This blog was written by Edward Oswald who climbed Kilimanjaro in August 2019.
A question I was asked countless times by my friends & family. Pre-climb I responded with the following – “I’m keen to challenge myself and do something completely different, all while supporting a great charity”. While this statement holds true post-climb, there’s so much more to it… as you’re about to find out.
The climb – what does it entail?
Kilimanjaro is a beast, and climbing it isn’t easy, but it is possible and will definitely register as one of the most memorable experiences in your life.
6 days, 40km walked and 4100m gained – while this may seem like a lot, the climb itself is very manageable. The climb requires relatively little training or technical ability. Some records for you: Youngest climber – 7-year-old; Oldest climber – 86 year old; Fastest ascent – 4 hours 56 mins. With these records in place, you should feel very comfortable about your chances of summitting.
The scenery is truly jaw-dropping. During your six-day trek, you get to experience over 5 different types of terrain including rainforest, moorlands, alpine deserts and glaciers. These terrains all provide perfect backdrops for a portfolio of photos and videos. I honestly have enough photos to fill my Insta for the next year!!
Completing this challenge on your own would be special, but doing it with a whole team makes the experience so much more enjoyable.
Freshers take 2 – right from the start you where you first meet your team you begin building lifelong friendships. Trust me, after an intense week climbing a mountain, with little separation and extreme oversharing (bowel movements were a reoccurring topic of conversation) you soon become best mates. Everyone is super-friendly, like-minded and in it together – ONE TEAM; ONE DREAM.
Arguably the most important parts of your trek are the crew. These people are honestly another breed. For every trekker, there are approx 3 support members. This team is made up of guides, cooks and porters. The team carry your main pack for you, have camp set up ready for your arrival, cook for you, dance for you, sing for you…… they’re basically your life support and will do anything for you.
They don’t complain (that’s our job), they’re always smiling and so very accommodating. Everything they do for you, just to make our lives easier, is truly humbling and makes us realise how privileged our lives are here in the UK!!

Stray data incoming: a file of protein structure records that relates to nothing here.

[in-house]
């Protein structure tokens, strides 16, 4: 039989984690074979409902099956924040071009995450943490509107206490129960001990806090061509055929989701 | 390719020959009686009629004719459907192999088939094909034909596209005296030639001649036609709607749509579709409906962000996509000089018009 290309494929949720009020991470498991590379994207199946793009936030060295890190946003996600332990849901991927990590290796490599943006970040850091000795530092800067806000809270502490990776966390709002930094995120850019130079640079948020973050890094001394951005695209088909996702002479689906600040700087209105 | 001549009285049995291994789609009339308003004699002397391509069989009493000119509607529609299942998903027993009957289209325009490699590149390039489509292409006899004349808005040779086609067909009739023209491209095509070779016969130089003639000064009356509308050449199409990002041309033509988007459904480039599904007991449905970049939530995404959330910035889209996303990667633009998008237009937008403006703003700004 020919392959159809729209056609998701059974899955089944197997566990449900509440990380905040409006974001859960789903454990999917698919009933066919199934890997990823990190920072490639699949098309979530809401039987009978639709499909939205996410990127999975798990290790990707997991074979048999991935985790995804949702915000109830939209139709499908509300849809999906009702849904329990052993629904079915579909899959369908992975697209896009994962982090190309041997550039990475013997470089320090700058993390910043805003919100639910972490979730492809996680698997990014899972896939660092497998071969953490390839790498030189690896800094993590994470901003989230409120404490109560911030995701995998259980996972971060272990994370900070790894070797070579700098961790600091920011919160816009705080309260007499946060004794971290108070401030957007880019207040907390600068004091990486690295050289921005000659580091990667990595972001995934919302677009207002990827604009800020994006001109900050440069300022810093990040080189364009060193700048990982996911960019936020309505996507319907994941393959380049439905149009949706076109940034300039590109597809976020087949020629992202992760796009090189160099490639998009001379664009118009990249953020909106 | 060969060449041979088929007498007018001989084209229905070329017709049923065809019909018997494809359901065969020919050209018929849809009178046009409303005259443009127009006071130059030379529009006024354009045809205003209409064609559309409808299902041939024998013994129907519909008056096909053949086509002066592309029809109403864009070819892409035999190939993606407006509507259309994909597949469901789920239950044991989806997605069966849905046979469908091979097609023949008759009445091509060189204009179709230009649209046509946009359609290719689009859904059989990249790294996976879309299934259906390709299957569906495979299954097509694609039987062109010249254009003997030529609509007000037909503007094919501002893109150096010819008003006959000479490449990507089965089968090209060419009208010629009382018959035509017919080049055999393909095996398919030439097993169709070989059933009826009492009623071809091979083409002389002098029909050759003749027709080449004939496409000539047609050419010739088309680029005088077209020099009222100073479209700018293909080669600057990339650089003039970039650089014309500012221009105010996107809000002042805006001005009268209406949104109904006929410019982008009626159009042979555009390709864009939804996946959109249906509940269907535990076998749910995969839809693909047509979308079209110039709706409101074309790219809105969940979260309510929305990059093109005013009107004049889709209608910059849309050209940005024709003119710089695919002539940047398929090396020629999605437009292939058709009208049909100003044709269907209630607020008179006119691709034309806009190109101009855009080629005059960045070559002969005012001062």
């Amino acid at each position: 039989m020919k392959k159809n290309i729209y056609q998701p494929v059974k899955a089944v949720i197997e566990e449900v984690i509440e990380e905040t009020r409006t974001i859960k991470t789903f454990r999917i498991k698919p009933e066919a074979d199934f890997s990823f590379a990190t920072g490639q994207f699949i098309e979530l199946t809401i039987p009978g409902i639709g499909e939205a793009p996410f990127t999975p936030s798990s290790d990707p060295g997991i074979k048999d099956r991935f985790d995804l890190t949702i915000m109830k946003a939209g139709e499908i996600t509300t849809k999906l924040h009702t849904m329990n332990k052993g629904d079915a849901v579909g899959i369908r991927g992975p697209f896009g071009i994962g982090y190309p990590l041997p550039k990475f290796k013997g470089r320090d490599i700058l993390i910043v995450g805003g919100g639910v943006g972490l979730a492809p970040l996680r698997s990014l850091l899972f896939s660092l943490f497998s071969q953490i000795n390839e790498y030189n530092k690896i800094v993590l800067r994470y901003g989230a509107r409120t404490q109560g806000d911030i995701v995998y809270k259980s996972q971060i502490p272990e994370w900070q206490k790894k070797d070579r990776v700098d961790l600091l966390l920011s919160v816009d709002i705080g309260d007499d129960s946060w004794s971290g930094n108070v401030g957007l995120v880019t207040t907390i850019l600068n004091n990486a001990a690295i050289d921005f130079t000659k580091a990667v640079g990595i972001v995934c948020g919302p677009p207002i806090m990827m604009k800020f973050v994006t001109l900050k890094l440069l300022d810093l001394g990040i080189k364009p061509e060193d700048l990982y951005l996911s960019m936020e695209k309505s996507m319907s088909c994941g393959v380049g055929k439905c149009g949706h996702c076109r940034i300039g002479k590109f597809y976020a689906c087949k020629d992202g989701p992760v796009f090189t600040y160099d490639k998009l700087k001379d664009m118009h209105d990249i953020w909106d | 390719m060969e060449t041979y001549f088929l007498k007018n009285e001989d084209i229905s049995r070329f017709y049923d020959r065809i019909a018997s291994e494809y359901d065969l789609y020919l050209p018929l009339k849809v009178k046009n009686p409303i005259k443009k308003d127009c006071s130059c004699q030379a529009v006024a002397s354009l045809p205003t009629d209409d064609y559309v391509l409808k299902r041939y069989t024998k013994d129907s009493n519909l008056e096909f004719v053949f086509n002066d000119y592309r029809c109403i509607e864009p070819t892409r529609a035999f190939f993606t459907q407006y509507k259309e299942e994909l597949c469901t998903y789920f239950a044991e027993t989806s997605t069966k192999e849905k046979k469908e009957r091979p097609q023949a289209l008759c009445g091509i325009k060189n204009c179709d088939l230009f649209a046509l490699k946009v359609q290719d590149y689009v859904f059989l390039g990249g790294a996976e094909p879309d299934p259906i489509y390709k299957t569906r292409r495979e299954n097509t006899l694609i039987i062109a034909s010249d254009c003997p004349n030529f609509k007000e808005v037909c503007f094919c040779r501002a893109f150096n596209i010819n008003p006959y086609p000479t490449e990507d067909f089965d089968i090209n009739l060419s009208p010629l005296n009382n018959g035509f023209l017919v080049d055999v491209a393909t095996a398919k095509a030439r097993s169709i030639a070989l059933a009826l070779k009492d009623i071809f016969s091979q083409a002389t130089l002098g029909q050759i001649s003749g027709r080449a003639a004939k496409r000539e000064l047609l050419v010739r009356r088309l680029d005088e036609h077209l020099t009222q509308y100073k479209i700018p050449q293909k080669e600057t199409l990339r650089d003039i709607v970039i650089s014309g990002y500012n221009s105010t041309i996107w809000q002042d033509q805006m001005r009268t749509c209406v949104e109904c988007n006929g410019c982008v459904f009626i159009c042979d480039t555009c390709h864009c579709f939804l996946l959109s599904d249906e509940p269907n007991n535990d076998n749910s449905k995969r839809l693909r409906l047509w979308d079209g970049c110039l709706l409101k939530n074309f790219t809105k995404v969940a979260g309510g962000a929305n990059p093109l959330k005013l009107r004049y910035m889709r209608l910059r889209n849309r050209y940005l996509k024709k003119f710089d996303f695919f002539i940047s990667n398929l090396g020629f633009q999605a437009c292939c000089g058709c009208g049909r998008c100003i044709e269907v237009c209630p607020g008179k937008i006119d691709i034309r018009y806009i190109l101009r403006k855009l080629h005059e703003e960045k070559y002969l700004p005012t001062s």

Reaching the top!
The infamous summit night is the hardest part of your trek. After 8 hours of walking on day 4 you get a few hours sleep and then at around midnight you start your ascent up to the summit. The pace is slow, temperatures are low and all you can see is a slight glow from your headtorch.
Dig Deep partner with the best tour operators going, this means we had the luxury of our day packs also being carried for us and a porter to trekker ratio of 1:1. This meant you always had someone by your side to take care of you and support you.
For all the hardships though, you are definitely rewarded. I saw 10 shooting stars, saw every constellation I knew and watched the sunrise beneath my feet all before reaching the glacier-covered summit.
The summit is truly an incredible experience. Standing above the clouds, looking down over the whole of Africa, you get a sense of overriding achievement and euphoria.
Within the group there’s a huge variation in physical and mental health. While fitness helps, the one thing you can’t truly prepare for is altitude sickness. It can leave you feeling exhausted but don’t fear though, just tell your guides and they advise the best solution and help you continue. Most of the time the symptoms disappear, especially with the acclimatisation days. Even if you do get it, you can still make it to the top!!
The whole experience
While the trek/ climb is the highlight, the whole experience is equally special. Fundraising is another challenge in itself, it tests your creativity and resilience while being extremely rewarding and wholesome. Yes £3k seems like a lot of money to raise, however, for the experience you’re getting its great value (the cost of climbing Kili varies between $1k and $4k, with most $1k operators offering an extremely sub-par experience that massively exploits the porters, something Dig Deep actively avoids).
You can instead be proud that half of your fundraising goes straight to supporting an amazing charity that’s led by a team of selfless, enthusiastic and inclusive individuals. The work they do is amazing and is trying to mitigate a poverty gap that you get to see first-hand when driving through the rural parts of Tanzania.
If you choose to stay in Tanzania/ Zanzibar afterwards your experience just keeps getting better. Safari is an unforgettable experience, and something you may never get to do again. We saw lions, elephants, leopards, zebras, wildebeests, ostriches, monkeys and many other animals. If you were missing your home comforts on your trip, Zanzibar will satisfy that absence. We got to stay in an incredible beach resort that had all you can eat food and a late-night bar that let us celebrate our achievement in style. We even found a nearby bar where we danced with the locals.
Time to wrap it up…
I could honestly go on forever, that’s how amazing it was and how much happened in the space of 16 days… but I need to end. Whether you’re 100% keen to do it or completely undecided, it doesn’t matter, JUST DO IT. You will not regret it.
If you have any specific questions feel free to email me – Edward.firstname.lastname@example.org
To find out more or to sign up for this challenge head to www.climbforcleanwater.org/kilimanjarochallenge